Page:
Thanks to the expert care for which the Alfred is renowned he has survived long enough to fail to appear several more times. The most recent occasion, in October, was his seventh failure to appear and this time he told reporters that it was because he was on active military service on the day. The Alfred will no doubt be using his photo in their advertising.


His next opportunity to fail to appear is at the Ringwood Magistrates’ Court in March when he can avoid answering an additional 17 charges of impersonating a public official, financial deceptions and the odd driving offense. I’d book a seat if I thought he would be there.

Motive unclear …

Today’s nothing to do with something beginning with I is brought to you from France via Reuters

French police arrested a man on Sunday evening after he deliberately mowed down a dozen pedestrians in the eastern city of Dijon, badly injuring two of them and shouting “Allahu Akbar”

investigators had yet to determine what his motives were

Nothing to do with …

My good friend Walter and most of Australia were appalled at events in Martin Place, Sydney, when Man Haron Monis took patrons of a coffee shop hostage, demanded an Islamic State flag, demanded to speak to the prime minister and conducted a siege that ended in the death of two hostages and serious injuries to others.

Walter is a very decent guy and was quick to post the #I’ll ride with you meme on his Facebook page. He posted nothing about the victims or their families. Other Australians made the pilgrimage to the scene of the crime laid flowers, shed tears. The ABC were there with them and gave great prominence to the fact that among the mourners there were some muslims who were interviewed at length.

All sorts of experts and VIP’s were trotted out. Very quickly we were being fed the line that this was nothing to do with Islam and not an act of terrorism. Mr Monis was just a nutter with a criminal past. I don’t think that the experts or VIP’s or the ABC were levelling with us.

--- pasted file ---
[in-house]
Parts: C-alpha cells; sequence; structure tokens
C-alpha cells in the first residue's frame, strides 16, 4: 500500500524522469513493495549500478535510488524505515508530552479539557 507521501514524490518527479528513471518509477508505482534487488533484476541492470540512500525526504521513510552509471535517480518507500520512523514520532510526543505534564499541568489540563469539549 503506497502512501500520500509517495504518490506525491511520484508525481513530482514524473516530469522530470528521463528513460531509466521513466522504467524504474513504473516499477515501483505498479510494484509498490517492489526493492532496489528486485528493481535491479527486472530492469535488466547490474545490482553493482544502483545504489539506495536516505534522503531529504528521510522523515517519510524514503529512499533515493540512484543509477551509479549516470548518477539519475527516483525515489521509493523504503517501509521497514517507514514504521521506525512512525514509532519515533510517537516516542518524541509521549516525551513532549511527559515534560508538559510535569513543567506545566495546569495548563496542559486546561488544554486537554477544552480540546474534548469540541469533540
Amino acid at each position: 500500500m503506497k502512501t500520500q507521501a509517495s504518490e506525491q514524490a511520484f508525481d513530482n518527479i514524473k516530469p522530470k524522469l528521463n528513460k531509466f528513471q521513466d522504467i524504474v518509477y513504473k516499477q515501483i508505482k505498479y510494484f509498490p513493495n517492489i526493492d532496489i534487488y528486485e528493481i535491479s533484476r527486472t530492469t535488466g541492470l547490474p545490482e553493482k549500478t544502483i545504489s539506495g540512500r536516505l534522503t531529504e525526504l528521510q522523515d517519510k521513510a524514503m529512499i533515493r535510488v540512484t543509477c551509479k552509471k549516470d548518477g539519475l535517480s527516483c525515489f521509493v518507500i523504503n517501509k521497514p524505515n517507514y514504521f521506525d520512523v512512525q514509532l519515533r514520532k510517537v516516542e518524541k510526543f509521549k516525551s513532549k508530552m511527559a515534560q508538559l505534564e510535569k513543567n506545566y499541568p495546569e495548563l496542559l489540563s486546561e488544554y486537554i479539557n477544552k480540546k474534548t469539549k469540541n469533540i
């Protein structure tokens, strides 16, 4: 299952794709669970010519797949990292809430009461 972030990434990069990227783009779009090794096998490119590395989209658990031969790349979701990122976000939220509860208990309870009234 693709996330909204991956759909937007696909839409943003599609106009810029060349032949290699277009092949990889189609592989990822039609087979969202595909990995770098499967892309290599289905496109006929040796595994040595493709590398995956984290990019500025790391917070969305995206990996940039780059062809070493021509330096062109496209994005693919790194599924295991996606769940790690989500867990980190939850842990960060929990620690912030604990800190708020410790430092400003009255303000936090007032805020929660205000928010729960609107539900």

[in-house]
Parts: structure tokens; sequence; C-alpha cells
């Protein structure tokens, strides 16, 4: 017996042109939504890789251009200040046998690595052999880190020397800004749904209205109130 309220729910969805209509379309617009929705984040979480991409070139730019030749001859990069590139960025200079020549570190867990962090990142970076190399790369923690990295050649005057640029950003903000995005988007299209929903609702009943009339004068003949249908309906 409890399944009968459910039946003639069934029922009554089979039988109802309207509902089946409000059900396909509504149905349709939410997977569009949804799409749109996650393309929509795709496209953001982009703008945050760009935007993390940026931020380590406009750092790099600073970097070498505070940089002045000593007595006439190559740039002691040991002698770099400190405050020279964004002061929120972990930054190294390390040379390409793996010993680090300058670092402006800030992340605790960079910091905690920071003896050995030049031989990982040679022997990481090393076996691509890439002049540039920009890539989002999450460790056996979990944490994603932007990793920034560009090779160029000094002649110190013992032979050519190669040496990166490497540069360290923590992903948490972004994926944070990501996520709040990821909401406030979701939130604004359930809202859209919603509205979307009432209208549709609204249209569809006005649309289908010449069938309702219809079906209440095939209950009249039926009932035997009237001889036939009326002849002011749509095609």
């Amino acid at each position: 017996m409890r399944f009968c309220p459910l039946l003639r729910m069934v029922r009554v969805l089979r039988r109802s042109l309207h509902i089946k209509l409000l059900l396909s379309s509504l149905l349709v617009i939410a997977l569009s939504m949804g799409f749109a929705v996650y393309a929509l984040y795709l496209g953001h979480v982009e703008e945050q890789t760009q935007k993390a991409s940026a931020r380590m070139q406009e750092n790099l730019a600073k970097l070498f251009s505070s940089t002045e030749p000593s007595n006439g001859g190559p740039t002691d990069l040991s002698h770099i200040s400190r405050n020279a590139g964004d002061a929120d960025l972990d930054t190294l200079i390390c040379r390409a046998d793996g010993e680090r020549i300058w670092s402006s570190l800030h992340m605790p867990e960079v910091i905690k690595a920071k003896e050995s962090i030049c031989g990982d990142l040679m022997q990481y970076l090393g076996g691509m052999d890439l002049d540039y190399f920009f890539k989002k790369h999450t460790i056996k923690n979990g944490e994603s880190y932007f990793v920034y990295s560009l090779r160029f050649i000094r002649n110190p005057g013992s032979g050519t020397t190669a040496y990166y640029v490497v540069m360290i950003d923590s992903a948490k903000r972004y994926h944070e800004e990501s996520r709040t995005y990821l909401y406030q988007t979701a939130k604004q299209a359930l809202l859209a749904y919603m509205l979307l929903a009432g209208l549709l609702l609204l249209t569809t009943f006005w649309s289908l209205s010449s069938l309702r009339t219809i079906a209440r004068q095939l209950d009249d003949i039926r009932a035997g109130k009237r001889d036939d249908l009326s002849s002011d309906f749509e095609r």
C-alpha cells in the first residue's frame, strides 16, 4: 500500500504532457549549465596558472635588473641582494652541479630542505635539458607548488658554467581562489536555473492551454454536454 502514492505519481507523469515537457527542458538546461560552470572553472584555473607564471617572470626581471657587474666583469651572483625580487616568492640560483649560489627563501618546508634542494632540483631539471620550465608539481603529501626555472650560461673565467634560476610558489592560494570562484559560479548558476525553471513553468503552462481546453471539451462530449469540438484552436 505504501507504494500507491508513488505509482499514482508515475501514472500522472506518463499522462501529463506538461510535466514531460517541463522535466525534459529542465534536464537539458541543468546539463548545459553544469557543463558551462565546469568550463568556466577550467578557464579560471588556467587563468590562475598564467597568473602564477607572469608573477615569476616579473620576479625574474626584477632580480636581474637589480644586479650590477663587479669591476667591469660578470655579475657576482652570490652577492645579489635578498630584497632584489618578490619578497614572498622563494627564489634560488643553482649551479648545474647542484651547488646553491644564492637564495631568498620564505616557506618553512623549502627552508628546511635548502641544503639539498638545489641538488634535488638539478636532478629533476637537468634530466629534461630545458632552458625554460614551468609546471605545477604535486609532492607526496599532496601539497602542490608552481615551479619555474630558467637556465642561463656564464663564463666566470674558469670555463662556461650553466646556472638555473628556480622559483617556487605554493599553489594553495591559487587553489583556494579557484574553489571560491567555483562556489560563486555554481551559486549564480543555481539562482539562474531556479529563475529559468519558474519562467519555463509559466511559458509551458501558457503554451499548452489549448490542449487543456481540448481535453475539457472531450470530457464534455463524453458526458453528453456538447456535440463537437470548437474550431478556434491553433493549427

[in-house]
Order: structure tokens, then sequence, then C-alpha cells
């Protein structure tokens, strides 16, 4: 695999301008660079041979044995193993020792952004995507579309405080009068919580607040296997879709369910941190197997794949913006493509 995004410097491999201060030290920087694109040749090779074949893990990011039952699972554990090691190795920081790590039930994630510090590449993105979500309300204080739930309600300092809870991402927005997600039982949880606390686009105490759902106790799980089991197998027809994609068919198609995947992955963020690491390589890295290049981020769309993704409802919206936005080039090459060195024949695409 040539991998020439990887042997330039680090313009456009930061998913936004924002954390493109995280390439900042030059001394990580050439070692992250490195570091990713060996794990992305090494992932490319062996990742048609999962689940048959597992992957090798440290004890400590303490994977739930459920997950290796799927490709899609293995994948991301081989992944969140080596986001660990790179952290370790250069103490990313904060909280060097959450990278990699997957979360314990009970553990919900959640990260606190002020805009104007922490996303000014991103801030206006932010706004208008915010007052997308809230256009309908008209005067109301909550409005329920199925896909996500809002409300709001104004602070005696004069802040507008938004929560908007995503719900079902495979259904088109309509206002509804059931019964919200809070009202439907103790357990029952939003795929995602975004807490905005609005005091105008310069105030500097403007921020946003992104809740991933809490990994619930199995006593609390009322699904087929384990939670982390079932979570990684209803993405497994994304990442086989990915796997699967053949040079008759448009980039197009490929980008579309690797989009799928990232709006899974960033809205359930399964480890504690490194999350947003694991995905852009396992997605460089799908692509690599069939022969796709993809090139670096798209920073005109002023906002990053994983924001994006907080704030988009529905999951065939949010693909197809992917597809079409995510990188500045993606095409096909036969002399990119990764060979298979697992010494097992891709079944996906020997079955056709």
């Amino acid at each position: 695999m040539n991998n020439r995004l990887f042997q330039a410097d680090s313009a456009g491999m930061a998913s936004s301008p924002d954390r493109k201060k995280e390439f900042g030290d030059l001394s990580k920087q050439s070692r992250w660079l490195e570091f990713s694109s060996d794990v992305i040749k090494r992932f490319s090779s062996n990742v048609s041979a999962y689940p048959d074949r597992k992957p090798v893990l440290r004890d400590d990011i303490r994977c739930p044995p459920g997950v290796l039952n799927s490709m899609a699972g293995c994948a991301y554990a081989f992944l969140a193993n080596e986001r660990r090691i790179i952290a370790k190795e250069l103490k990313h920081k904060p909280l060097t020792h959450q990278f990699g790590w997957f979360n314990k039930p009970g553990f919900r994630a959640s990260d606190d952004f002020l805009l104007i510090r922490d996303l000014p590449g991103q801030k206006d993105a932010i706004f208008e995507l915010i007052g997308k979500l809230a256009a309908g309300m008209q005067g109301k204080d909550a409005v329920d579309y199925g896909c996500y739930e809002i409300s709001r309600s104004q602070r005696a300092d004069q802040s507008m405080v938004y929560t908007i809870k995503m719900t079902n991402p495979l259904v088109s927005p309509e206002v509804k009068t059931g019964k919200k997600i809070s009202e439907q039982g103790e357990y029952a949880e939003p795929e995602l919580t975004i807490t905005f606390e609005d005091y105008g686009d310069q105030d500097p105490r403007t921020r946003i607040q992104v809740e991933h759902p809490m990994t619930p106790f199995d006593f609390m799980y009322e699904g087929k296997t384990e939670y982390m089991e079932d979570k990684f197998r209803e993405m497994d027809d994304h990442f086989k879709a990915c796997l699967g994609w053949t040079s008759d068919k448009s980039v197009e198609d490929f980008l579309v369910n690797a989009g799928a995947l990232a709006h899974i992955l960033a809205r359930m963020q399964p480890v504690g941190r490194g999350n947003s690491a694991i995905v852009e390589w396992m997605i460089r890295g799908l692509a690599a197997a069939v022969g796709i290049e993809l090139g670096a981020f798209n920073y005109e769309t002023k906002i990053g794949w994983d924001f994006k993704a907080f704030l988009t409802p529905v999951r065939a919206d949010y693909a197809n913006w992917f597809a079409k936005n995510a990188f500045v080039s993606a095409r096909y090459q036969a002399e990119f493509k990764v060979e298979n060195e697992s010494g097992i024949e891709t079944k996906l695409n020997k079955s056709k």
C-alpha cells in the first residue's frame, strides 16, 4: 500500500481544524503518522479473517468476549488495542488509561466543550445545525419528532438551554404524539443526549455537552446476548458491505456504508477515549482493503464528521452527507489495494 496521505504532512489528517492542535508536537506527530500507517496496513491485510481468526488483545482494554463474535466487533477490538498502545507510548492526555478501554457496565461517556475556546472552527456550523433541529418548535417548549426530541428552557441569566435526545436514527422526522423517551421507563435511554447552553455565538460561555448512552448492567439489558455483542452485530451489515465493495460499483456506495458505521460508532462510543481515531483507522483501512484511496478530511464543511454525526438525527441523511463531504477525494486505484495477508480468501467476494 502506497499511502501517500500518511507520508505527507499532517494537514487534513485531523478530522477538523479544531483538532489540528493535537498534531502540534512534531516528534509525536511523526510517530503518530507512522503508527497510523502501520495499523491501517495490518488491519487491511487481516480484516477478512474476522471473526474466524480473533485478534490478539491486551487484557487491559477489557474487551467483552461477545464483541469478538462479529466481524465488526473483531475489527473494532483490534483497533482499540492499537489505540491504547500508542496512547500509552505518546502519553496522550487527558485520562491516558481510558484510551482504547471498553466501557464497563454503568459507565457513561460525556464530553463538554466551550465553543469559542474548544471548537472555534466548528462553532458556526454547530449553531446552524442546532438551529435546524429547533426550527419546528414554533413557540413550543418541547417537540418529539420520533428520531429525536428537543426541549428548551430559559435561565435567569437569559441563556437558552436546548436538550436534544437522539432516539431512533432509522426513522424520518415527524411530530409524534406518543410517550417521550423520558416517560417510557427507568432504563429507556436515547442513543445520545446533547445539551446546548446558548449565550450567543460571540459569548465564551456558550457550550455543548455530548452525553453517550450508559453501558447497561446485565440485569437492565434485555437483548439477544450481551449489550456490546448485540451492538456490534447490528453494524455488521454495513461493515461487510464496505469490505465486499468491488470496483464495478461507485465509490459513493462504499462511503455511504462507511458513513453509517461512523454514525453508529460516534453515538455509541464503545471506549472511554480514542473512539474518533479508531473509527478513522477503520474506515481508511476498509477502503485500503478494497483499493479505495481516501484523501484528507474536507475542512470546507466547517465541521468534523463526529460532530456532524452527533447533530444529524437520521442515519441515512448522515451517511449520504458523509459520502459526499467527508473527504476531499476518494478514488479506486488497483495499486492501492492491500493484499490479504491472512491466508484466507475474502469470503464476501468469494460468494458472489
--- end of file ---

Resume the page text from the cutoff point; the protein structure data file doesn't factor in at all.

Terrorism has a definition in Australian law

an act or threat, intended to advance a political, ideological or religious cause by coercing or intimidating an Australian or foreign government or the public. This action must cause serious harm to people or property, create a serious risk to the health and safety to the public, or seriously disrupt trade, critical infrastructure or electronic systems.

The sort of acts that terrorists do have been against the law since time immemorial and yet the law and the definition have had a lot of fine tuning in recent years. The reason for this is that cleaning up the mess and prosecuting any surviving miscreants runs a distant second to arresting and imprisoning the miscreants for their intentions.

There is no basis in the definition to rule out terrorism because it was a criminal act and there is no mention of insanity. When searching through the ranks of those volunteering as suicide bombers, or to fly planes into buildings, or to execute school children, or to kill health workers trying to eradicate polio I suspect it would be difficult to find too many sane ones. One might also notice that one particular religion is somewhat over represented.

Mr Monis was born in Iran. He came to Australia in 1996, according to some he left in a hurry with the proceeds gained from fraud, theft and violent misbehaviour. He claimed he was in danger at home because of his liberal views on Islam and was granted asylum. Requests were made for his extradition, sadly they were refused.